Burshtyn (Ukrainian: Буршти́н, Polish: Bursztyn, Hebrew: בורשטין) is a city located in Ivano-Frankivsk Oblast, in western Ukraine, to the north of Halych. It is accessible by rail. Burshtyn hosts the administration of Burshtyn urban hromada, one of the hromadas of Ukraine. Population: 14,866 (2021 est.)
|Etymology: Amber (in Ukrainian and Polish)|
The town, which was one of the Jewish shtetls, and whose name in Ukrainian and Polish literally means amber, was only granted city status in 1993 and has a special administrative status in Halych Raion. As an urbanized settlement from 1944 to 1962 it was the main town of the raion. There is an old Roman Catholic Church in the center of the city, which was restored at the beginning of the 21st century.
One of its landmarks is the Burshtyn TES coal-fired power station, which is situated on a reservoir approximately 8 km long and 2 km wide. A fish farm lies on the lake near the district of Bilshivtsi. The town is known for its soccer club Enerhetyk.
The first mention of this town was in a Halych history book from 1596, where it was referred to as Nove Selo (New village), although the town establishment dates back to 1554. In 1809, Franz Xaver Mozart, son of Wolfgang A. Mozart, lived in Burshtyn which at that time was part of the Austrian Empire.
There is an old Jewish cemetery in Burshtyn, the only surviving testament of once thriving Jewish community in the city – in 1942 there were 1,700 Jews residing in Burshtyn. German troops entered Burshtyn in July but for a few weeks the Ukrainian militia were in control. During that time, they initiated a pogrom against the Jews with many arrested, beaten, and robbed. Some Jewish leaders were gathered in the synagogue where they were humiliated, beaten, and had their beards shown. Ukrainians drank and celebrated throughout the night, while Jews were beaten on the street and their properties looted. When the Germans took control, they established a ghetto and conscripted Jews for forced labor in the town and elsewhere. Jews were rounded up in September and October 1942. Many were killed in the town by German security services and Ukrainian auxiliary police. Most were sent to Belzec where they were immediately murdered or to the Rohatyn ghetto where they were later murdered or sent on to Belzec.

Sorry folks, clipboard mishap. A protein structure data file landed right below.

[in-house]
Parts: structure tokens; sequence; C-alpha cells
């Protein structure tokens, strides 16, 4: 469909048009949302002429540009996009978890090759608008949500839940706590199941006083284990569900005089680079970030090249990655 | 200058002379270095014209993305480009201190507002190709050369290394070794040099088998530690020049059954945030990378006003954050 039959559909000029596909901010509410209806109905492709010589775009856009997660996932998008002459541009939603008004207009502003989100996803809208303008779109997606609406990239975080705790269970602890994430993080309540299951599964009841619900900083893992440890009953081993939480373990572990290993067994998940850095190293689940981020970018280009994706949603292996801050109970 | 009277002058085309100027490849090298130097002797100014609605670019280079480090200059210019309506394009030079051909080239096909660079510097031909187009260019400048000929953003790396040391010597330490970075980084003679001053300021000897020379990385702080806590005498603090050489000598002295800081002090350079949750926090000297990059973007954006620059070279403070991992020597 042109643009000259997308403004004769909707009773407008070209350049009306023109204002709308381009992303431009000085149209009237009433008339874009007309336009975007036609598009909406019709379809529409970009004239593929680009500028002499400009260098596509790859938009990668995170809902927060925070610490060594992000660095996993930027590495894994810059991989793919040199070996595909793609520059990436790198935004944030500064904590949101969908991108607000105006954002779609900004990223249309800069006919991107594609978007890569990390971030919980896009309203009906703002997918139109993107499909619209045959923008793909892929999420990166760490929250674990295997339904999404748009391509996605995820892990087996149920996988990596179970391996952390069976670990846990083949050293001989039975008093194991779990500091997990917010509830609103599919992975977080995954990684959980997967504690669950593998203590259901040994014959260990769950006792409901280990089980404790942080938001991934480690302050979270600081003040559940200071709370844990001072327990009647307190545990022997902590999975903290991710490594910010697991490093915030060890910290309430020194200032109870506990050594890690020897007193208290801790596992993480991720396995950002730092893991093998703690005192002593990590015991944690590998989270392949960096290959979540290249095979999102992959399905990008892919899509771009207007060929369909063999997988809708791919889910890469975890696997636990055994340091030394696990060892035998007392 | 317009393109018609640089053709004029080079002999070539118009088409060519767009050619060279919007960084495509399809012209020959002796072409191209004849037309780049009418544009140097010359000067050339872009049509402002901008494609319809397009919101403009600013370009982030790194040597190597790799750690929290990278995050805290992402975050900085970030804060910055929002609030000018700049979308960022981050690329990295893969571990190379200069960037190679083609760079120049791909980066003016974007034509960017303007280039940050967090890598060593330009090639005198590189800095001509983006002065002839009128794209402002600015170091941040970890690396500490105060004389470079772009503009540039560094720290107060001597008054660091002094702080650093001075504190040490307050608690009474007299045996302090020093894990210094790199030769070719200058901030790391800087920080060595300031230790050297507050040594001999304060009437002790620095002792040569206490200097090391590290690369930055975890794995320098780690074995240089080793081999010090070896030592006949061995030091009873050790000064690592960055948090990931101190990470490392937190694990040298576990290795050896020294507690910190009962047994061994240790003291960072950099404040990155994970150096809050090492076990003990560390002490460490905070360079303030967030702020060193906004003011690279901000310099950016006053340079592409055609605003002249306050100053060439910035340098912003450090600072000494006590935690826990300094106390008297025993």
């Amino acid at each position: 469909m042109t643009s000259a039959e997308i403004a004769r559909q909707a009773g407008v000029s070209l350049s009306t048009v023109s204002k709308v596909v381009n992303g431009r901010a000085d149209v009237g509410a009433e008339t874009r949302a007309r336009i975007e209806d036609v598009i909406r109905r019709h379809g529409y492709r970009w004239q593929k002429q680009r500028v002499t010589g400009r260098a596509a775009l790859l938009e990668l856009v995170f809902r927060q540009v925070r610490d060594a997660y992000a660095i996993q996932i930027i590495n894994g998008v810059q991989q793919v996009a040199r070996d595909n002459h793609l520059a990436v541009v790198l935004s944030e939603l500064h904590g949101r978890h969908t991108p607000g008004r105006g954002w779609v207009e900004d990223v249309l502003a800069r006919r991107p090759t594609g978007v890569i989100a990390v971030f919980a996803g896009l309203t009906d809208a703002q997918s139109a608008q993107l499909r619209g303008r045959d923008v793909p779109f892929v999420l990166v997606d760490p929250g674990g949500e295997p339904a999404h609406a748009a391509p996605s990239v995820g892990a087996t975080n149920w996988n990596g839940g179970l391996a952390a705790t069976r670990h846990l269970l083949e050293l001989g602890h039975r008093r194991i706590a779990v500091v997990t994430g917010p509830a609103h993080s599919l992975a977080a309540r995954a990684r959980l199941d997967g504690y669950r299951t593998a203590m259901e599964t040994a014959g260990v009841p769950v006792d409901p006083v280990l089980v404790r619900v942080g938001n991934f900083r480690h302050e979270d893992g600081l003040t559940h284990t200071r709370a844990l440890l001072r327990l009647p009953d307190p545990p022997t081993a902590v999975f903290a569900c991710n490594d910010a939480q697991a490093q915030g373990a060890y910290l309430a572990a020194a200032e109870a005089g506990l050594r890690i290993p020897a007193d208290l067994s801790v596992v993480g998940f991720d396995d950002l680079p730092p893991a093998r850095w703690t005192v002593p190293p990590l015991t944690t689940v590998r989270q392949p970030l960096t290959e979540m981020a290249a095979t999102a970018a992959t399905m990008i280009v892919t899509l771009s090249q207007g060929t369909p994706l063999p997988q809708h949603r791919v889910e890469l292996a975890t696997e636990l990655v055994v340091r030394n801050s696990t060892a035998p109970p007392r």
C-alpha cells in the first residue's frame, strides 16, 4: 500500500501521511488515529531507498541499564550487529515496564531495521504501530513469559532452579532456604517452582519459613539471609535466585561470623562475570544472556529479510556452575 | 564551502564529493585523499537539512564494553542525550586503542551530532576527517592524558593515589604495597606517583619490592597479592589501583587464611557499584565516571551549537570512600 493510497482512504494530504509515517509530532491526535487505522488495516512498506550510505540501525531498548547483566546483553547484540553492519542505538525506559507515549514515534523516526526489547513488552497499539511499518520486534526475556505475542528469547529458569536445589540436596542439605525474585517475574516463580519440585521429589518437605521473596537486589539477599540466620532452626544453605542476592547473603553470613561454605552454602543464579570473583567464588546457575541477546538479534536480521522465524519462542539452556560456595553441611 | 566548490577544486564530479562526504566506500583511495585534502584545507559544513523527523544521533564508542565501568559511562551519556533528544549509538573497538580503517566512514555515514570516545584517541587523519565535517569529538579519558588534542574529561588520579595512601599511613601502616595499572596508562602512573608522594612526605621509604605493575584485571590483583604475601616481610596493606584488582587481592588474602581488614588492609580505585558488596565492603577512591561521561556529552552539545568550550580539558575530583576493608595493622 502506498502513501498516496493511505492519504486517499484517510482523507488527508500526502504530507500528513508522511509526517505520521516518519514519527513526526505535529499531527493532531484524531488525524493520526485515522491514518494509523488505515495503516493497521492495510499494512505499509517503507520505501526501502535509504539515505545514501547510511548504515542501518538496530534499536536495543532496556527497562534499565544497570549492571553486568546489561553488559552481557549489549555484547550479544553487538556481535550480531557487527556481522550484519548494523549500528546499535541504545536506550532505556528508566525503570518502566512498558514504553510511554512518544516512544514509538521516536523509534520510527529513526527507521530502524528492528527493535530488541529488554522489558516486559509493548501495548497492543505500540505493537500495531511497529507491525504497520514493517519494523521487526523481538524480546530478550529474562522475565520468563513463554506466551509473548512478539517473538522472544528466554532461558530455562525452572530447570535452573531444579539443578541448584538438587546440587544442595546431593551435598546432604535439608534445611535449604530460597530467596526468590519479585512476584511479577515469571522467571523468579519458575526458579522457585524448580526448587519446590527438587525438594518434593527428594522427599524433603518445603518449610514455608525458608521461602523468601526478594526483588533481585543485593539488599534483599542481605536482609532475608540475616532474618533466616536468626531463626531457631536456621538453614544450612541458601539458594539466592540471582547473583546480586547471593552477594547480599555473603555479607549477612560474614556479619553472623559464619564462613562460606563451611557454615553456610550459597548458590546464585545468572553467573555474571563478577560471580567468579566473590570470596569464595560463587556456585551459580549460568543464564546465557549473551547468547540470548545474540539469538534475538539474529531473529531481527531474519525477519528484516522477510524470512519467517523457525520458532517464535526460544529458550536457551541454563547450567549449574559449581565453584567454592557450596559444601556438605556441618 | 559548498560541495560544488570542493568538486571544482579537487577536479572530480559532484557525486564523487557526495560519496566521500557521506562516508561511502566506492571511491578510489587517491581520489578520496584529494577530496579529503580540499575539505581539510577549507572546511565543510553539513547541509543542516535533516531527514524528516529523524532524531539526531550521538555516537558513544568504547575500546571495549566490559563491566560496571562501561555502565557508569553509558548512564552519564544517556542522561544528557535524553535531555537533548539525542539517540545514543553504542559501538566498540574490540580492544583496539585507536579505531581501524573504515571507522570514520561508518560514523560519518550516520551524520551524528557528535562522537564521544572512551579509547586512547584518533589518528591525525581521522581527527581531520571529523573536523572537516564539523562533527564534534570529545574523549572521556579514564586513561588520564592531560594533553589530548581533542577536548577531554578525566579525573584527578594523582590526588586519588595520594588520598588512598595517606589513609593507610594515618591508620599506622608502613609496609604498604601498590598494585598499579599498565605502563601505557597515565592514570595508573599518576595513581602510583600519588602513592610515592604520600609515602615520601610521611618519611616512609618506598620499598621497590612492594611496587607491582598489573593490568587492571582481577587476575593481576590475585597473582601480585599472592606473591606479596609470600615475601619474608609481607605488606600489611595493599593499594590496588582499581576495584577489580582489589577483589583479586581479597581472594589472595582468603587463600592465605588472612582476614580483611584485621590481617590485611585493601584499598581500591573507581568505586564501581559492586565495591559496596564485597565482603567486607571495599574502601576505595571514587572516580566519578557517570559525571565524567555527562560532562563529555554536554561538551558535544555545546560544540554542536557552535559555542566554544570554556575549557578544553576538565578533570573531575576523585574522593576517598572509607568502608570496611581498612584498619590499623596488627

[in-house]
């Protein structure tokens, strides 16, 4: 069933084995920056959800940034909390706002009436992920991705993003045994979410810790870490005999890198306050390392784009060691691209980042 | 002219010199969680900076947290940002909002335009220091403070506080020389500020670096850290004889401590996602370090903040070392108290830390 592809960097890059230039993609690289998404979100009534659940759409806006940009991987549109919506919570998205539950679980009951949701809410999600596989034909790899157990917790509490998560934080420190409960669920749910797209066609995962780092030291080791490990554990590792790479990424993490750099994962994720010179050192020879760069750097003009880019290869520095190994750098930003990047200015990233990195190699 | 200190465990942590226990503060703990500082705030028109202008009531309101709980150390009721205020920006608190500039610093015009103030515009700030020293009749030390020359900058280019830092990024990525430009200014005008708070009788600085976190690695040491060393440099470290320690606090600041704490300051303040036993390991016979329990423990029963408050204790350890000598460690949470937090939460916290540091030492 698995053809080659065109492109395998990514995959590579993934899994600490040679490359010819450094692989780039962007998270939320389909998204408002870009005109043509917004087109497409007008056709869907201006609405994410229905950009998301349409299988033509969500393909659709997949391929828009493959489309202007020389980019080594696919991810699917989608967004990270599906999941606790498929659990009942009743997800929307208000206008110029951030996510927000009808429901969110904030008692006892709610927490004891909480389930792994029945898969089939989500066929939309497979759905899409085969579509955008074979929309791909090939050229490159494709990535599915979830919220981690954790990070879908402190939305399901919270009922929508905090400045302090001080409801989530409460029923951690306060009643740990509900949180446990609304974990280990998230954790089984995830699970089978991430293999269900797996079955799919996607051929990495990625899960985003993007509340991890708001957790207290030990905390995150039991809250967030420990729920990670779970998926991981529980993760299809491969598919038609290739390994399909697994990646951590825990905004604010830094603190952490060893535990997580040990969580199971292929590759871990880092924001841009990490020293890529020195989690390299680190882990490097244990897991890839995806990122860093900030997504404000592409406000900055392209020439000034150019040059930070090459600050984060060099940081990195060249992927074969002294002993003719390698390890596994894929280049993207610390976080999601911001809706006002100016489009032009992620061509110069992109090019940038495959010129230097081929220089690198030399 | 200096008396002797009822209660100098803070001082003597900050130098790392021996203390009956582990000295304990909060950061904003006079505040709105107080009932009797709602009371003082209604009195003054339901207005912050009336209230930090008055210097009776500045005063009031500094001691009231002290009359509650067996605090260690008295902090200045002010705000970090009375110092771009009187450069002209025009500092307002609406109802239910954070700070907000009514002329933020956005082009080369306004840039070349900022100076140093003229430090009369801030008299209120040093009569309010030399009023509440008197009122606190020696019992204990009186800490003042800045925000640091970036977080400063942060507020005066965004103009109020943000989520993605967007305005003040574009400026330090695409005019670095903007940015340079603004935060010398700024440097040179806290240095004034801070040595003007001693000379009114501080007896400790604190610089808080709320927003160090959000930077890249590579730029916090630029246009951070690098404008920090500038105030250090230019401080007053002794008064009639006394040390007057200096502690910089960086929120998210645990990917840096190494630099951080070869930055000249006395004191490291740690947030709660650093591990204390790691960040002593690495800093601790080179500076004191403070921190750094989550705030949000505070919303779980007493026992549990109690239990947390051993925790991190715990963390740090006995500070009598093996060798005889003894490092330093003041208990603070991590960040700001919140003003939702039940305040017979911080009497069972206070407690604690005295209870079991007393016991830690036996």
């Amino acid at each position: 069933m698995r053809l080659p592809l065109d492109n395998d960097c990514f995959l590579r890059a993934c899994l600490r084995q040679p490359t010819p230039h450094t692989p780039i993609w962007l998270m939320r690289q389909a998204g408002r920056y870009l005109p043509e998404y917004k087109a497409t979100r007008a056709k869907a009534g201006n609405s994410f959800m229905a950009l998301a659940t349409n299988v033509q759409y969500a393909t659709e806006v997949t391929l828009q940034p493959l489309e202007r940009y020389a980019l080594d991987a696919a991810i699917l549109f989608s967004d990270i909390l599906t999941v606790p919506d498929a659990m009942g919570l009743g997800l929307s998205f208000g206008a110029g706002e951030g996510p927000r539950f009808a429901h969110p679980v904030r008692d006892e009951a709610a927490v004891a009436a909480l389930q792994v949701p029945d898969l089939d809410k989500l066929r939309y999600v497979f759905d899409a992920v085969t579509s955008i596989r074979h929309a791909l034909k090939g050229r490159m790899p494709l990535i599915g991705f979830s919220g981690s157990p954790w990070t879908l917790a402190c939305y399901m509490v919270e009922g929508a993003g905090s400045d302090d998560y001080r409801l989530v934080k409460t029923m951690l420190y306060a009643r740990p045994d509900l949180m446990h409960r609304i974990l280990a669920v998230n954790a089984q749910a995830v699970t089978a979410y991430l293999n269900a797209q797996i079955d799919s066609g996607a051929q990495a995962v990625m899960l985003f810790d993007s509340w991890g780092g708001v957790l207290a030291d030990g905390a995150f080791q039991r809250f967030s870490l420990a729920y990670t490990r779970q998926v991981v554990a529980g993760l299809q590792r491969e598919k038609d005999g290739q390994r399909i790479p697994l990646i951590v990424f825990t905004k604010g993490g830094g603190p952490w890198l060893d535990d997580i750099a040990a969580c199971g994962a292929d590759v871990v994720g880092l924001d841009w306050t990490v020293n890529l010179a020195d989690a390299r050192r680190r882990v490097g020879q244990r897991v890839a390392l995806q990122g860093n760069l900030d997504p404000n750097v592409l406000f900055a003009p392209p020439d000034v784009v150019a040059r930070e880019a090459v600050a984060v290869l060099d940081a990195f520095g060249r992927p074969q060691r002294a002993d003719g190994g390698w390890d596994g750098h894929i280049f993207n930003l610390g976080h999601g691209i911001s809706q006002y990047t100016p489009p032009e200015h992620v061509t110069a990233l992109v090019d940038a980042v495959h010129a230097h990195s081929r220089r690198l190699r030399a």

The Jewish cemetery was established in the 18th century with the last known Hasidic Jewish burial in the 1940s.
It was in Halych Raion until 11 March 2014. Subsequently, until 18 July 2020, Burshtyn was incorporated as a city of oblast significance and the center of Burshtyn Municipality. The municipality was abolished in July 2020 as part of the administrative reform of Ukraine, which reduced the number of raions of Ivano-Frankivsk Oblast to six. The area of Burshtyn Municipality was merged into the newly established Ivano-Frankivsk Raion.
- Mika Newton, Ukrainian pop singer and Eurovision participant
- Zdzislaw Adamczyk (1886-1940) – Colonel of the Polish Army, mayor of Zakopane, murdered by the NKVD in the Katyn massacre
- Ludwik Finkel – Polish historian, rector of the Lwow University
- Franz Xaver Wolfgang Mozart, Austrian composer lived in the town in 1809
- "Бурштынская городская громада" (in Russian). Портал об'єднаних громад України.
- "Чисельність наявного населення України (Actual population of Ukraine)" (PDF) (in Ukrainian). State Statistics Service of Ukraine. Retrieved 11 July 2021.
- Megargee, Geoffrey (2012). Encyclopedia of Camps and Ghettos. Bloomington, Indiana: University of Indiana Press. p. Volume II 766-768. ISBN 978-0-253-35599-7.
- "Про утворення та ліквідацію районів. Постанова Верховної Ради України № 807-ІХ". Голос України (in Ukrainian). 2020-07-18. Retrieved 2020-10-03.
- "Нові райони: карти + склад" (in Ukrainian). Міністерство розвитку громад та територій України.
- Weiner, Miriam; Ukrainian State Archives (in cooperation with); Moldovan National Archives (in cooperation with) (1999). "Chapter 11: Town Clips: Burshtyn". Jewish Roots in Ukraine and Moldova: Pages from the Past and Archival Inventories (PDF). Secaucus, NJ: Miriam Weiner Routes to Roots Foundation. p. 407. ISBN 978-0-96-565081-6. OCLC 607423469.
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